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The power of memories that come from the deepest, farthest places within us
In the life of each of us, I said to myself, there is a place remote and islanded, and given to endless regret or secret happiness.
Sarah Orne Jewett
Until we learn the lessons inherent in unpleasant experiences, they will continue to hold power over us, and we will feel compelled to repeat them.
Sometimes we travel back in time to our recent and then distant memories, in a cascading series of recollections that seem to follow one after the other. When we’re receptive and feel temporarily at peace with ourselves and our surroundings, these memories can take us to pleasant places in the far reaches of our pasts but then also disappear as quickly as we have arrived there.
In these realms of memory are contained the persons we have always been, or seen ourselves becoming. We try to visualize, when relaxing or dozing, the pleasant times and good memories we want to hold onto: endless summer days at the beach; cool fast winds before a thunderstorm in summer when we are sitting out on the porch; gentle, soothing words from a loved one in moments of crisis or fear; carefree days of childhood; the good times we spent with our friends.
Our visits to the land of memory also take us to the bad times we have endured, and there we may languish for long moments, trying to fathom the awfulness and meaning of it all. Those memories are often the most vivid, and for a reason, I think. In old age, we can obtain from them glimmers of understanding and self-awareness when we think of the times of trial and peril we have experienced or endured, mostly from the long-ago past. Conversely, the good memories offer truths for our understanding as well. We learn from both realms of memory: the sweet and joyful, sentimental and nostalgic memories, and those that are nightmarishly bad and won’t ever go away.
Why is it that bad memories come to mind so much more readily and easily than the good ones? In thinking about this I have to conclude that, for me anyway, since I can’t run and hide from them, or hope they disappear, I will recall them any time I want because they’re going to pop into my head regardless. Confronting them makes me less inclined to cower and shudder at whatever bad memory I have recalled, and berate myself and spew out worthless and harmful “what ifs.”
How we choose to think about what we remember is crucial. In whatever land of memory we choose to dwell most often lies a key to our future happiness. In the lowest moments, when memories of depression and failure loom up to confront us with their truths, we can let them linger longer than is beneficial and succomb to pain and regret. Or, we can see the failures as almost inescapable byproducts of decisions we have made which brought us pain and suffering. Then we can take that fact, that reality, and see that there is no changing the past, just learning from it.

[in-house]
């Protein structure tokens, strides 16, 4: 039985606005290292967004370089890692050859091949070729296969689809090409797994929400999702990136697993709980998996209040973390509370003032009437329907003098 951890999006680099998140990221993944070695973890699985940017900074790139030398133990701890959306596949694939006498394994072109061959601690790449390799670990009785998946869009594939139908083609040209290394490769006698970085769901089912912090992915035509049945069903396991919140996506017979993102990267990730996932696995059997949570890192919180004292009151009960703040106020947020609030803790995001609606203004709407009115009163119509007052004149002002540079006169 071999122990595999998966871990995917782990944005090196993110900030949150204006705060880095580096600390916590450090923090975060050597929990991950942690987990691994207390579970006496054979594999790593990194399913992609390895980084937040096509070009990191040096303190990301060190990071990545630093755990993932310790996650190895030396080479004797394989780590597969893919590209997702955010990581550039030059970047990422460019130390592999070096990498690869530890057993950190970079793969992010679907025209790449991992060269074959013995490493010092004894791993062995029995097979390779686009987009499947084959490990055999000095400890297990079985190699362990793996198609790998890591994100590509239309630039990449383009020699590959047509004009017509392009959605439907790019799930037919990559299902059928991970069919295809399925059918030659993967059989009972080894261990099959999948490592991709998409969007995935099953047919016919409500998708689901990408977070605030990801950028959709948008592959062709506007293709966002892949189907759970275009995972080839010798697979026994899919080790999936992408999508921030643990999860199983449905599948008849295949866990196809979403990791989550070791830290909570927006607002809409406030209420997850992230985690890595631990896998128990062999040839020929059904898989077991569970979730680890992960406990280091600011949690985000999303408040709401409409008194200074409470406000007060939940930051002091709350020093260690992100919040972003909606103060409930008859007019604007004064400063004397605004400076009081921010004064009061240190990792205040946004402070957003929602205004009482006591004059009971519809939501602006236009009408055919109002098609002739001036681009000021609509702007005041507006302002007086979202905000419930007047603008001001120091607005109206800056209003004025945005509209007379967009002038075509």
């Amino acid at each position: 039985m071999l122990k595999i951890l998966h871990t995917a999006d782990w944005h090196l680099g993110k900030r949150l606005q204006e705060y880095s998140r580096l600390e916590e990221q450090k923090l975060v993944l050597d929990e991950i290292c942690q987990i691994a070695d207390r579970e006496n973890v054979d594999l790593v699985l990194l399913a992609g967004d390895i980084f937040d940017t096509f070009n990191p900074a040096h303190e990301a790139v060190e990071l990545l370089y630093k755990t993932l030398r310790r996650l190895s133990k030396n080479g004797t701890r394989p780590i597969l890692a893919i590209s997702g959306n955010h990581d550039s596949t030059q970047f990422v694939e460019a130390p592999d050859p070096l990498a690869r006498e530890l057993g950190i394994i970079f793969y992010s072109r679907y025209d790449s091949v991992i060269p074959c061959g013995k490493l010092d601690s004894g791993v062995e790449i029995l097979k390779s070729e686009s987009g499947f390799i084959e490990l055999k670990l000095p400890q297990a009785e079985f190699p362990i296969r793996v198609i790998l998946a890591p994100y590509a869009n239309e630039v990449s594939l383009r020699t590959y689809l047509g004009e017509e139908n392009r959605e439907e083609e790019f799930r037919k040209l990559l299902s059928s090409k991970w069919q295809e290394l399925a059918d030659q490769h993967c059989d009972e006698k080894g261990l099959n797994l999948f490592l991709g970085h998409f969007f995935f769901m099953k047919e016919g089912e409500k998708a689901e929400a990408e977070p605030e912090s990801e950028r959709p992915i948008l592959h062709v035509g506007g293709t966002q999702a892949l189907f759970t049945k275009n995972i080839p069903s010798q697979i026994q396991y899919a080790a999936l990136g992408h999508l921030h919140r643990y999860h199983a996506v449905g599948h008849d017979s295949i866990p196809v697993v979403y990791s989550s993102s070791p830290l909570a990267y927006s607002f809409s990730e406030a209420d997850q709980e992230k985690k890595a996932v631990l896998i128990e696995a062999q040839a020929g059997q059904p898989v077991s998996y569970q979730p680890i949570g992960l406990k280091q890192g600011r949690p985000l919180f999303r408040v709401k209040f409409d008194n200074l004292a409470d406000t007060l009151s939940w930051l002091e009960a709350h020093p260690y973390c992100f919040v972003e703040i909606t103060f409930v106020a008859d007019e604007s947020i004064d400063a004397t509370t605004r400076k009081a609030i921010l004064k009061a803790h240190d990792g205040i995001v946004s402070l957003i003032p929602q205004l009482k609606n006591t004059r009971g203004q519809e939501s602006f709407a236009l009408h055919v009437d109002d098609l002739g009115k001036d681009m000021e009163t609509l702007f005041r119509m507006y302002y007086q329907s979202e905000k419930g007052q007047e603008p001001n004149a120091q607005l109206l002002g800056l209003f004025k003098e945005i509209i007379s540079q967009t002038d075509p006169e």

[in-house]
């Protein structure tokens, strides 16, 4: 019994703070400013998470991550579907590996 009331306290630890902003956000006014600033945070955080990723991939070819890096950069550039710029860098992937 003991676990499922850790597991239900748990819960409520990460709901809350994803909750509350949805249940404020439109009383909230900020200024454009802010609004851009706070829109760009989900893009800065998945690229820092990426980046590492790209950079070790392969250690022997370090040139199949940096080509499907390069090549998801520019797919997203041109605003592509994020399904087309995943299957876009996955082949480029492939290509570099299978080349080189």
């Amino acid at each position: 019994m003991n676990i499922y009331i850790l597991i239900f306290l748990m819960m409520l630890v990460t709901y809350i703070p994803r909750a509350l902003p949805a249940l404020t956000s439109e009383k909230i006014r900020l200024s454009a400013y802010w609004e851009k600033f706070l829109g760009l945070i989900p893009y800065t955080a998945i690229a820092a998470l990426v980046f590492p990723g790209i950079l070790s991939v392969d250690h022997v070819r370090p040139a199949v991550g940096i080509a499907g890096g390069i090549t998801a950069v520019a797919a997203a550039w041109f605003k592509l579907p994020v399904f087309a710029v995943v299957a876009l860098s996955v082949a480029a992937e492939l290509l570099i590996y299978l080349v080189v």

I try to look at the dark times and see the end of the tunnel where the light has led me, and then turn away from the painful past. Turning away, but not running away. Yes, I may have horribly failed at something that may have turned out to be my dream career, doing something I loved, such as teaching. But I never consciously made the same mistake or terrible decision again because failure is both fateful and excruciating to recall, tormenting, if you will, but redemptive when you learn about yourself and life’s lessons through that same failure.
Memories whether happy and transcendent, or filled with suffering and failure, are all part of what make us human.
Just as if at the end of suffering we are blessed to see the light of hope and endless possibilities for good, so we can also rise out of the pits of failure and hopelessness that circumstances and we, ourselves, create. Ultimately, our memories are what we make of them. Bad memories can be beneficial if we constantly learn from them but don’t dwell on them. That is a fault I still have to overcome. I sometimes find myself dwelling on painful memories when there’s no reason to. But I am happy to report that when I do this in the later years of life after retirement where I am now, and when there’s nothing left to succeed at, even lingering on the bad times doesn’t scare me or bother me anymore. I have reached that stage of life when everything that’s happened to me has merged, or been incorporated into, the final, or newly final version of the person I was fated to be, good and bad, and everything in between included.
A long winter ends with clear blue skies and the warmth and new life of Spring. In that remote place deep within myself, I can choose to find happiness, and let it not be a secret, but something to share each day with others, humbly and gratefully. When I don’t I realize that, I am dwelling within myself and my ego. As easy as that is, self-absorption leads to depression and loneliness. Who wants that?
Peace of mind will lead to peaceful memories, and, finally and at last, the bad memories will lose their power over me, and I will no longer need to learn their lessons.